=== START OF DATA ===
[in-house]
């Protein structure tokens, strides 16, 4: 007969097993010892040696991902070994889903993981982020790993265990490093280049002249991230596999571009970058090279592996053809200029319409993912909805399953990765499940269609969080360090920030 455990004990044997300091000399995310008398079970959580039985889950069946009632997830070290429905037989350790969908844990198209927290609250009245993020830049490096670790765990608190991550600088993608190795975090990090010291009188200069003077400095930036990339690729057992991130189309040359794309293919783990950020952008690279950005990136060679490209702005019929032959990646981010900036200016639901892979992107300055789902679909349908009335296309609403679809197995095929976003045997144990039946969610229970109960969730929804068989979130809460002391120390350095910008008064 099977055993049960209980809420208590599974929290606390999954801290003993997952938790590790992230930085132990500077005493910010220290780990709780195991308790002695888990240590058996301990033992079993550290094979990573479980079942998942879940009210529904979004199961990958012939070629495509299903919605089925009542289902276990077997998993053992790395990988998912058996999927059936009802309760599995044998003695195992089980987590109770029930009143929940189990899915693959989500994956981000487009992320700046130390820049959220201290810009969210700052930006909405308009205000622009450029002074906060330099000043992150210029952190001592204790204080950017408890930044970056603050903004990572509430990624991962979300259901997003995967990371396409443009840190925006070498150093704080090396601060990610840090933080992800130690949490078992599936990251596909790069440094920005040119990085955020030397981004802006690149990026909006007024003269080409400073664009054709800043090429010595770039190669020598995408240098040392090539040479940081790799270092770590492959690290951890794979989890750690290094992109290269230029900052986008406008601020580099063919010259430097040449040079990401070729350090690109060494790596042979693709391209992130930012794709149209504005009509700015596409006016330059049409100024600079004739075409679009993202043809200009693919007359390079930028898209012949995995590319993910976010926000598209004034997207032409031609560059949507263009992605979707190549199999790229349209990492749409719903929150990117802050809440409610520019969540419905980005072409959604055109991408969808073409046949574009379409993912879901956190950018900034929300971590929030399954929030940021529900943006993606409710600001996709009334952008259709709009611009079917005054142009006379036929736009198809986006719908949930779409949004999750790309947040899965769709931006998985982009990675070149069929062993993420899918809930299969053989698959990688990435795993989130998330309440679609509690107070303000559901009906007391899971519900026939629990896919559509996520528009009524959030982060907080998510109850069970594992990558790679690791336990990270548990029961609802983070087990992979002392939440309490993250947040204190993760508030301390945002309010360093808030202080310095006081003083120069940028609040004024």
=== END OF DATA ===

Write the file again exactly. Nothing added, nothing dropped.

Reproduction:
[in-house]
């Protein structure tokens, strides 16, 4: 007969097993010892040696991902070994889903993981982020790993265990490093280049002249991230596999571009970058090279592996053809200029319409993912909805399953990765499940269609969080360090920030 455990004990044997300091000399995310008398079970959580039985889950069946009632997830070290429905037989350790969908844990198209927290609250009245993020830049490096670790765990608190991550600088993608190795975090990090010291009188200069003077400095930036990339690729057992991130189309040359794309293919783990950020952008690279950005990136060679490209702005019929032959990646981010900036200016639901892979992107300055789902679909349908009335296309609403679809197995095929976003045997144990039946969610229970109960969730929804068989979130809460002391120390350095910008008064 099977055993049960209980809420208590599974929290606390999954801290003993997952938790590790992230930085132990500077005493910010220290780990709780195991308790002695888990240590058996301990033992079993550290094979990573479980079942998942879940009210529904979004199961990958012939070629495509299903919605089925009542289902276990077997998993053992790395990988998912058996999927059936009802309760599995044998003695195992089980987590109770029930009143929940189990899915693959989500994956981000487009992320700046130390820049959220201290810009969210700052930006909405308009205000622009450029002074906060330099000043992150210029952190001592204790204080950017408890930044970056603050903004990572509430990624991962979300259901997003995967990371396409443009840190925006070498150093704080090396601060990610840090933080992800130690949490078992599936990251596909790069440094920005040119990085955020030397981004802006690149990026909006007024003269080409400073664009054709800043090429010595770039190669020598995408240098040392090539040479940081790799270092770590492959690290951890794979989890750690290094992109290269230029900052986008406008601020580099063919010259430097040449040079990401070729350090690109060494790596042979693709391209992130930012794709149209504005009509700015596409006016330059049409100024600079004739075409679009993202043809200009693919007359390079930028898209012949995995590319993910976010926000598209004034997207032409031609560059949507263009992605979707190549199999790229349209990492749409719903929150990117802050809440409610520019969540419905980005072409959604055109991408969808073409046949574009379409993912879901956190950018900034929300971590929030399954929030940021529900943006993606409710600001996709009334952008259709709009611009079917005054142009006379036929736009198809986006719908949930779409949004999750790309947040899965769709931006998985982009990675070149069929062993993420899918809930299969053989698959990688990435795993989130998330309440679609509690107070303000559901009906007391899971519900026939629990896919559509996520528009009524959030982060907080998510109850069970594992990558790679690791336990990270548990029961609802983070087990992979002392939440309490993250947040204190993760508030301390945002309010360093808030202080310095006081003083120069940028609040004024």